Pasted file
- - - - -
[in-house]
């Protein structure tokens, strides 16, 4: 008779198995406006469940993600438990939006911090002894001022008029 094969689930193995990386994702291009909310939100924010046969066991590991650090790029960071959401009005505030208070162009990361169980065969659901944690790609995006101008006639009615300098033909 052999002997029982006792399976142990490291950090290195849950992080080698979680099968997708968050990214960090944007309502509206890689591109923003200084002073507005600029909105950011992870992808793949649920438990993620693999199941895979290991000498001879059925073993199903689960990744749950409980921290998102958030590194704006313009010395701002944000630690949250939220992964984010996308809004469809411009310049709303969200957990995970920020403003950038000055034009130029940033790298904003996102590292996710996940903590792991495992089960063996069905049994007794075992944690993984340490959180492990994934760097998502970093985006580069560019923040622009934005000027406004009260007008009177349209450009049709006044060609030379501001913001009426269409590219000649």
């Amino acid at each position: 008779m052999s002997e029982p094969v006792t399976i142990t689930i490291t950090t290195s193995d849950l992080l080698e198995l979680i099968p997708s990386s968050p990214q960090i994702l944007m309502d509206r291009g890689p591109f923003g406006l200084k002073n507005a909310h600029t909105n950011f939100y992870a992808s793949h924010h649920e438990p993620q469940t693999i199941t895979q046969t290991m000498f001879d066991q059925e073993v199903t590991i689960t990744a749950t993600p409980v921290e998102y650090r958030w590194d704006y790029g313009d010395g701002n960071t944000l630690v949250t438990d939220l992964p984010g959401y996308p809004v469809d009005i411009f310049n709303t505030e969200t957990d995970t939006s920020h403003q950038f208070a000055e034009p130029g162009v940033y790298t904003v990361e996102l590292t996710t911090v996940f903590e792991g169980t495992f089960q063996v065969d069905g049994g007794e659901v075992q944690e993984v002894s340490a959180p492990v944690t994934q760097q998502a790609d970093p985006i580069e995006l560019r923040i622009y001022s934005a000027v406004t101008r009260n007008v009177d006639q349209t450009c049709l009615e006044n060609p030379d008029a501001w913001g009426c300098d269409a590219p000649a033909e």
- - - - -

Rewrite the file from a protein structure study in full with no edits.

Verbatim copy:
[in-house]
């Protein structure tokens, strides 16, 4: 008779198995406006469940993600438990939006911090002894001022008029 094969689930193995990386994702291009909310939100924010046969066991590991650090790029960071959401009005505030208070162009990361169980065969659901944690790609995006101008006639009615300098033909 052999002997029982006792399976142990490291950090290195849950992080080698979680099968997708968050990214960090944007309502509206890689591109923003200084002073507005600029909105950011992870992808793949649920438990993620693999199941895979290991000498001879059925073993199903689960990744749950409980921290998102958030590194704006313009010395701002944000630690949250939220992964984010996308809004469809411009310049709303969200957990995970920020403003950038000055034009130029940033790298904003996102590292996710996940903590792991495992089960063996069905049994007794075992944690993984340490959180492990994934760097998502970093985006580069560019923040622009934005000027406004009260007008009177349209450009049709006044060609030379501001913001009426269409590219000649």
């Amino acid at each position: 008779m052999s002997e029982p094969v006792t399976i142990t689930i490291t950090t290195s193995d849950l992080l080698e198995l979680i099968p997708s990386s968050p990214q960090i994702l944007m309502d509206r291009g890689p591109f923003g406006l200084k002073n507005a909310h600029t909105n950011f939100y992870a992808s793949h924010h649920e438990p993620q469940t693999i199941t895979q046969t290991m000498f001879d066991q059925e073993v199903t590991i689960t990744a749950t993600p409980v921290e998102y650090r958030w590194d704006y790029g313009d010395g701002n960071t944000l630690v949250t438990d939220l992964p984010g959401y996308p809004v469809d009005i411009f310049n709303t505030e969200t957990d995970t939006s920020h403003q950038f208070a000055e034009p130029g162009v940033y790298t904003v990361e996102l590292t996710t911090v996940f903590e792991g169980t495992f089960q063996v065969d069905g049994g007794e659901v075992q944690e993984v002894s340490a959180p492990v944690t994934q760097q998502a790609d970093p985006i580069e995006l560019r923040i622009y001022s934005a000027v406004t101008r009260n007008v009177d006639q349209t450009c049709l009615e006044n060609p030379d008029a501001w913001g009426c300098d269409a590219p000649a033909e």